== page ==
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For drand48(), the manpage tells you the constants a, b, and m. To get n (the number of outputs from int(rand*256) that are used), I used trial and error. There's a mathematical derivation of what values of n are likely to work in another paper, but that doesn't seem to be available online.

Determining a, b, and m using srand() can be automated in some cases, but it takes a bit of guesswork. If m is a power of 2 and b is small enough, you'll see an obvious pattern in the output of:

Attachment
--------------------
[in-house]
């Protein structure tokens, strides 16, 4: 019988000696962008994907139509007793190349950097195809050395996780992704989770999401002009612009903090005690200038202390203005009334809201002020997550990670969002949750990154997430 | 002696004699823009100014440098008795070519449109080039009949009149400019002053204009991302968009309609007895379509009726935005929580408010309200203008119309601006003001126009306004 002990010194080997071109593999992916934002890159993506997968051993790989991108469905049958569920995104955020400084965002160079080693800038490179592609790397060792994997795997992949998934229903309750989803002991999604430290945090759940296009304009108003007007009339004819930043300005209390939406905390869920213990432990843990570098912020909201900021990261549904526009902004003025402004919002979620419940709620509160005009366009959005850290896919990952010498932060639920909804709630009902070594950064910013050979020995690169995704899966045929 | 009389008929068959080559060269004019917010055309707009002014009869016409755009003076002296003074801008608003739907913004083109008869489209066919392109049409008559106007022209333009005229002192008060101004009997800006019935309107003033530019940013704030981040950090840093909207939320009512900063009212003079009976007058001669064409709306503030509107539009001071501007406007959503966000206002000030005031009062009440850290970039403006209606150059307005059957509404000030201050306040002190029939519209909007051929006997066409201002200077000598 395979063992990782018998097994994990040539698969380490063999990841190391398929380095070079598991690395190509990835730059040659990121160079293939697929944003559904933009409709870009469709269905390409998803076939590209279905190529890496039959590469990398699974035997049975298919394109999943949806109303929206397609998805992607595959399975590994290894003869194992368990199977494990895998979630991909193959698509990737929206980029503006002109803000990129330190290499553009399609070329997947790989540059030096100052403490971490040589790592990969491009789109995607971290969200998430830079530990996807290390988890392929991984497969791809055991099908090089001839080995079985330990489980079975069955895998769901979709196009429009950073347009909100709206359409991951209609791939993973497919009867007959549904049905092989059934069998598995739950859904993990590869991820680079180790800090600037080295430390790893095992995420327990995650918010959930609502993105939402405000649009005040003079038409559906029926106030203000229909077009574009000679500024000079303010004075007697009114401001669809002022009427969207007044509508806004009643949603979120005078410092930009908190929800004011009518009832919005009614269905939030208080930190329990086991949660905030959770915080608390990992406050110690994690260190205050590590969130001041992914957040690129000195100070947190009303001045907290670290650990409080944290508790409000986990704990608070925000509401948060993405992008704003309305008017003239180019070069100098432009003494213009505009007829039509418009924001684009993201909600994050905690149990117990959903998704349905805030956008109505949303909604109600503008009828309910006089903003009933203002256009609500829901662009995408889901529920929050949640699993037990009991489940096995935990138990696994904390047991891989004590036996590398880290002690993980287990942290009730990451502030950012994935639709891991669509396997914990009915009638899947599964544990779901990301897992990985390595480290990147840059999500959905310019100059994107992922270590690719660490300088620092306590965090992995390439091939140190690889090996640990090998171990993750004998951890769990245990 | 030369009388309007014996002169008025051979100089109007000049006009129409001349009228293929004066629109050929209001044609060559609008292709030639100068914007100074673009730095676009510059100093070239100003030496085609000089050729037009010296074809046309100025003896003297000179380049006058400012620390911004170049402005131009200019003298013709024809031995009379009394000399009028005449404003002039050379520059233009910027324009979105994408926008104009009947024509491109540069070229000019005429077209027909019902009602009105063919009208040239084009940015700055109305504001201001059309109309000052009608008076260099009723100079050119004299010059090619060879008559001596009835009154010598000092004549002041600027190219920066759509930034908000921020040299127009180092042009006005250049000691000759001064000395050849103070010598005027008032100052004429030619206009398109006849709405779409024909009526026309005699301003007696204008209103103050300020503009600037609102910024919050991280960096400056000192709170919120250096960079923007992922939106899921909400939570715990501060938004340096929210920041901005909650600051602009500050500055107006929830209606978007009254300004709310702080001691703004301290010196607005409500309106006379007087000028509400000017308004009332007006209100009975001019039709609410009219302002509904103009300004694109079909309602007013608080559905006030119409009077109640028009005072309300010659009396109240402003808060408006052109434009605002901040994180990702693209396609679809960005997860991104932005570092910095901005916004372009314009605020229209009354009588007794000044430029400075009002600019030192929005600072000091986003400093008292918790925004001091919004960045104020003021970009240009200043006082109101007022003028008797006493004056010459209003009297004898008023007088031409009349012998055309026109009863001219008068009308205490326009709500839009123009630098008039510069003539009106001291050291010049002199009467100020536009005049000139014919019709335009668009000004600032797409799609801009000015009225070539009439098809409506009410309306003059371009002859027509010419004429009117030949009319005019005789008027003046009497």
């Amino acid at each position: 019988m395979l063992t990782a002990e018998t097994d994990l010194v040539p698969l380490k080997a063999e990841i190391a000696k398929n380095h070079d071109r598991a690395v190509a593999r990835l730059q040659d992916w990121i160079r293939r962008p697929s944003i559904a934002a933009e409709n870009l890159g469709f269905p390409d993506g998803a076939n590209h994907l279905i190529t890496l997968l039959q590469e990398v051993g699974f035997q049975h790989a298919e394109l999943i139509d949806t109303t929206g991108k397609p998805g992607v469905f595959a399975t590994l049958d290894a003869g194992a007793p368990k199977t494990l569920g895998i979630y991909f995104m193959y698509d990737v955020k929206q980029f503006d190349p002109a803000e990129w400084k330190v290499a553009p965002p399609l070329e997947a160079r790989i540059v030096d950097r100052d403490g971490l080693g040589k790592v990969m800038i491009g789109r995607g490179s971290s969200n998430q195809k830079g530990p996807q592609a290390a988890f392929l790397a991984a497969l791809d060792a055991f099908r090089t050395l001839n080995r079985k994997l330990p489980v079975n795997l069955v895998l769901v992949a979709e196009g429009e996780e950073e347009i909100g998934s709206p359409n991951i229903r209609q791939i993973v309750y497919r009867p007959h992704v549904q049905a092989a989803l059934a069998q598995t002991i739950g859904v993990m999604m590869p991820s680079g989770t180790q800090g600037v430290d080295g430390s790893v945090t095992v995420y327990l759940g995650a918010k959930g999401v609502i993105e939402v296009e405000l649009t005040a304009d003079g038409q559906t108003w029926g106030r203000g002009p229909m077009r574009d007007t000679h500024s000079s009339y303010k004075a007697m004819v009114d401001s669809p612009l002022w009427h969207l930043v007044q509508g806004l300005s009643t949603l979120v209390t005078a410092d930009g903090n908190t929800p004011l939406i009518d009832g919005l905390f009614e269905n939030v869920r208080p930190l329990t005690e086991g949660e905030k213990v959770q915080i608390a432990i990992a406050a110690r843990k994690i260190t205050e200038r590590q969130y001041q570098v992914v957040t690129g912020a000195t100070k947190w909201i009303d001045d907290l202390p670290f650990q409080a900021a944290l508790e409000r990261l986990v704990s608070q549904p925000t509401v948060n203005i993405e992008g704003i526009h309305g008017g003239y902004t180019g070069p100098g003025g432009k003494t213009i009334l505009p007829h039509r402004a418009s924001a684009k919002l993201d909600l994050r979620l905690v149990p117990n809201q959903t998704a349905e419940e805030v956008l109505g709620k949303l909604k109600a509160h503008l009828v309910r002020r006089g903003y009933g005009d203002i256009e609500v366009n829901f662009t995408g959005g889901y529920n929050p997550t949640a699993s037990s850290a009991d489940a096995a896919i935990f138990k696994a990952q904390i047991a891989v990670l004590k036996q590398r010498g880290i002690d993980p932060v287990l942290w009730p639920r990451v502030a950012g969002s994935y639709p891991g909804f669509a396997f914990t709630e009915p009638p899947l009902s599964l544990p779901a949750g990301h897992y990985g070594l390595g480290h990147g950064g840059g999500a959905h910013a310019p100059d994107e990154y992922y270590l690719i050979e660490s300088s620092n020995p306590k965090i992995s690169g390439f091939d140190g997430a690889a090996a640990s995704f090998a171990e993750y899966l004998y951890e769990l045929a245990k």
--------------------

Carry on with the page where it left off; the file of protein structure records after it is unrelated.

for (0..30) { srand(1<<$_); printf "%030b\n", rand()*(2**30); }
You can work out a and take a guess at m and b from that -- a is the part that moves, b is the part that stays still, and m is whatever seems big enough to hold it all.

There are several papers (including the one I mentioned before) on determining those constants using only the output from rand(). Some of them use the L3 algorithm as well.

In reply to Re: Re: Predict Random Numbers by no_slogan
in thread Predict Random Numbers by no_slogan

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